Opinion, arguments & analyses from the editors of Scientific American

iPhone 4S Unveiled with Fast iPad Chip, 8-Megapixel Camera, but No iPhone 5 Yet


Could Apple's media event Tuesday at the company's Cupertino, Calif., headquarters possibly live up to the hype preceding it? Put it this way: if you're an Apple fan you'll probably love the tweaks that the company has made to iOS5 to better integrate the iPhone and iPad and their apps. But if you're already in the Google Android camp or still carrying a torch for Microsoft or Blackberry, Apple's news today isn't likely to impress. Particularly in the absence of the highly anticipated, but currently nonexistent iPhone 5 (although Apple did roll out the iPhone 4S).

Such is the challenge for consumer tech companies as their products mature. Faster processors, better graphics and camera, more apps, longer battery life—Apple CEO Tim Cook hit all the right notes during the company's first major event since Steve Jobs stepped down as chief executive last month. Still, Tuesday's announcements lacked the blockbuster product introduction to which Apple's fans have become accustomed.

That's not to say that Apple hasn't been hard at work improving iOS and the iPhone. Perhaps the most innovative technology Apple trotted out was the voice recognition technology it acquired along with Siri last April and integrated into the new iPhone 4S. Scott Forstall, Apple's iOS chief, posed questions directly to his iPhone onstage, such as where could he find "great Greek restaurants in Palo Alto," and promptly received answers, in this case, "I've located 14 Greek restaurants. Five are in Palo Alto. I've sorted them by rating," The New York Times live blogged.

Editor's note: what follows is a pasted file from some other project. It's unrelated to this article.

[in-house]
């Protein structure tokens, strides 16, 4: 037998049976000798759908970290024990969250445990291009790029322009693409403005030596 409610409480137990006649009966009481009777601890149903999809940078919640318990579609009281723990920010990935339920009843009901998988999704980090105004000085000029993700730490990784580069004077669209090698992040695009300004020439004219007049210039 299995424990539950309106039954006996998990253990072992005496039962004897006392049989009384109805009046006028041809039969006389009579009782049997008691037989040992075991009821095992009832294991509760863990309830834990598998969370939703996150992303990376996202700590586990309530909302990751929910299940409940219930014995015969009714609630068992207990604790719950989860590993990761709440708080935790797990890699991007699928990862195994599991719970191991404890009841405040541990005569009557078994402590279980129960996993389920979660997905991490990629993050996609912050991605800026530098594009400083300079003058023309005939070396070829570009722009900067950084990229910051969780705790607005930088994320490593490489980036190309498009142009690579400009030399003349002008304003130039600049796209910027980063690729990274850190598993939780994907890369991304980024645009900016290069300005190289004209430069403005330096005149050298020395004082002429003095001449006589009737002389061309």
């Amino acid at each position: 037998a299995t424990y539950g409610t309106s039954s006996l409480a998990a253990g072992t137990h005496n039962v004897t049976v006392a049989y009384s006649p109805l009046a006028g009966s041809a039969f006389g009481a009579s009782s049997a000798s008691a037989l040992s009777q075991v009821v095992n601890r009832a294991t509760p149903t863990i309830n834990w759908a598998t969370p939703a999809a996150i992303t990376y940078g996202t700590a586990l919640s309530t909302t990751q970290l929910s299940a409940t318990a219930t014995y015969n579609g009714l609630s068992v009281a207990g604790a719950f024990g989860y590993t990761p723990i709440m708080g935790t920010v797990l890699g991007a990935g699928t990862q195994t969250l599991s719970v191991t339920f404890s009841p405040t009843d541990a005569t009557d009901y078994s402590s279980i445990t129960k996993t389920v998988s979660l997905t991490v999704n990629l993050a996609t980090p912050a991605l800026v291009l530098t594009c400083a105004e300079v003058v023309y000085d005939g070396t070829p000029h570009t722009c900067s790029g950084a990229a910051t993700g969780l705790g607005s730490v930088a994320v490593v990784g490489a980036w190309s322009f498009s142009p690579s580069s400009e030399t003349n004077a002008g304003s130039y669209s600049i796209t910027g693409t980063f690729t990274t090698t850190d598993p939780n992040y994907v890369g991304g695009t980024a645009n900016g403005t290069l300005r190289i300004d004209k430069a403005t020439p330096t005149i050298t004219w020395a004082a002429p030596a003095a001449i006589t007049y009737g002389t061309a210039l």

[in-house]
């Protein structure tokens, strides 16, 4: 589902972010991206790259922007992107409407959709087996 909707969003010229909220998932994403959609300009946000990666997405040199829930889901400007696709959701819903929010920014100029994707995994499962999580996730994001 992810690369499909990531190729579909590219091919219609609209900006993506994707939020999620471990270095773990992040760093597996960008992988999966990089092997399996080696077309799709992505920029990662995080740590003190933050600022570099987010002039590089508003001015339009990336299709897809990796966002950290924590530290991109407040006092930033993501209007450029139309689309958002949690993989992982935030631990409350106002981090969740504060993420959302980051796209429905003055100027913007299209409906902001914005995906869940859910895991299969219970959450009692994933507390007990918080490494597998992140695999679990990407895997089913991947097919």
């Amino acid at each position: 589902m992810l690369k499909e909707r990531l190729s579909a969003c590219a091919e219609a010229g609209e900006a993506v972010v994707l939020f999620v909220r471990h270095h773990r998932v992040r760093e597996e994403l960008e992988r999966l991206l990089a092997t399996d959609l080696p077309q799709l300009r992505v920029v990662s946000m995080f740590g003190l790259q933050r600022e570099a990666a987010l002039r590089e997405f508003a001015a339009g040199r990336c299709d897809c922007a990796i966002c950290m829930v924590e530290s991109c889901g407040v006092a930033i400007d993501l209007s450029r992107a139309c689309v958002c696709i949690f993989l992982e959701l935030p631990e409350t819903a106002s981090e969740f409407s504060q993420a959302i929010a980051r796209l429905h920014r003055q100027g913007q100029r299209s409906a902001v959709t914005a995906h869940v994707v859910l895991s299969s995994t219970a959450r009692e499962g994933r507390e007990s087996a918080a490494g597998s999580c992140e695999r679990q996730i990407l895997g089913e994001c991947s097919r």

The iPhone 4S—which begins shipping in the U.S., Australia, Canada, France, Germany, Japan and the U.K. on October 14—features a new dual-core A5 processor, the same used in the iPad 2. Apple claims the 4S runs graphics up to seven times faster than its predecessor. The 4S also has the ability to switch between its two antennas to transmit and receive signals, a feature expected to improve call signal quality.

Not to be overlooked is the 4S's 8-megapixel digital camera (the iPhone 4's camera is 5-megapixel). Apple claims the new camera has 60 percent more pixels than the iPhone 4's camera and can snap photos 33 percent faster. The camera's quality is likely to further threaten makers of stand-alone digital cameras (remember those bulky cameras that don't double as phones and Internet devices?).

In the U.S., the iPhone 4S will operate on the AT&T, Verizon and Sprint cellular networks. A 16-gigabyte version will sell for $199, with 32-gigabyte and 64-gigabyte versions selling for $299 and $399, respectively.

Image courtesy of tbradford, via

The views expressed are those of the author and are not necessarily those of Scientific American.

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